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Tuesday, July 6, 2010

Homo ergaster had elephant in the menu

Mundo Neandertal
[es], citing newspaper Público[es], mentions today that Spanish researchers (a branch of the Atapuerca team) working in Olduvai gorge have found elephant bones with cut marks (sign of human meal) in association with bones of Homo ergaster, the ancestor of our species, dated some 1.3 million years ago.

Femur and radius of H. ergaster found at Olduvai

This quite clearly tells that, at least occasionally, our ancestors did feast on elephant meat. Whether they hunted the huge animal themselves or just found a recently dead one is another story.

Remains of Sivatherium, another large animal, a relative of modern giraffes, have also been found in the same circumstances.

Sivatherium reconstruction

The Homo ergaster bones are potentially very informative because, unlike what happens with Neanderthals and their ancestors (H. antecessor and H. heidelbergensis), very little is known of this human branch leading to us. Most of the information we have on how was H. ergaster is derived from a single individual, the 13 years old Turkana boy, who died by the infection caused by a rotten tooth, and who is believed would have reached 1.85 m. of height as adult, reaching 1.60 m. when he died.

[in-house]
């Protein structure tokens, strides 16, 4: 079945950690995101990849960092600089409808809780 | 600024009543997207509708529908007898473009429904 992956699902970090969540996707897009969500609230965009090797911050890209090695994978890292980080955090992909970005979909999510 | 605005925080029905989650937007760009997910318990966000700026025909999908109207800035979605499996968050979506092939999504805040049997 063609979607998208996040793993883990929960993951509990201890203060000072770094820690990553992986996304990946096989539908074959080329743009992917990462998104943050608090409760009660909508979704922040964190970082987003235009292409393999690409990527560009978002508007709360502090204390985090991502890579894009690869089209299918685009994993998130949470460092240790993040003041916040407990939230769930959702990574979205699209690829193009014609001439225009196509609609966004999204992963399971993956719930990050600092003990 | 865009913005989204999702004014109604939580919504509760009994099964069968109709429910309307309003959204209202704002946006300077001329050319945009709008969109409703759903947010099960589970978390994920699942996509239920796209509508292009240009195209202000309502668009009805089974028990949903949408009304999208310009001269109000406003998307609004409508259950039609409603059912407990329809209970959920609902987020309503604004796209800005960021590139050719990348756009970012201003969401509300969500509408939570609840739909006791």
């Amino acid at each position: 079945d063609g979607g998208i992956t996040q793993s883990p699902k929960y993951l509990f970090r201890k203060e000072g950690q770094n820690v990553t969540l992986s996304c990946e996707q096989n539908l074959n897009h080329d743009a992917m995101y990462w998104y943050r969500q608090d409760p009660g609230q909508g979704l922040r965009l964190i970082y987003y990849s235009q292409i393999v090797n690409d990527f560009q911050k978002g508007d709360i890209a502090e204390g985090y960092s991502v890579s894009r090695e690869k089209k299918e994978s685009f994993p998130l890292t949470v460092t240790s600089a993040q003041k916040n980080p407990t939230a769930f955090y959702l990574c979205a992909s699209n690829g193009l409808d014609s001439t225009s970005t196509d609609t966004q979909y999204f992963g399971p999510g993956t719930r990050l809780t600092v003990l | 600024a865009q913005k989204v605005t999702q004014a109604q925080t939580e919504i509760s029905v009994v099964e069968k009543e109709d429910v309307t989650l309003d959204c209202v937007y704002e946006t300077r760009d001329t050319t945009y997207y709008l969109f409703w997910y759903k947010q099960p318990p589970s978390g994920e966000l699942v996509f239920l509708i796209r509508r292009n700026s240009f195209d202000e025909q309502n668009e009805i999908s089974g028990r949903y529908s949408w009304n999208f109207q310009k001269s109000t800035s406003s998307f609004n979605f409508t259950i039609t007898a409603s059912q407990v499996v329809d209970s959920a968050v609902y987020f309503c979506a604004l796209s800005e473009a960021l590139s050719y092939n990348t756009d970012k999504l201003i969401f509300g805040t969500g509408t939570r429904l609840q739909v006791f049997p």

However this extrapolation may perfectly be wrong. In my family at least, the height you have at 14 is almost the same you have for life (I have only grown 1 cm. or so since that age and is the same case with most of my relatives and probably many other people).

In any case these new findings should be of great help in understanding a little better the anatomy of the ancestral species.

1 comment:

Anne Gilbert said...

Now why am I not surprised by this? Homo ergaster/erectus/heidelbergensis etc, all seem to have been quite competent at doing what they needed to do, given what they had t work with, both mentally(brain development) and environmentally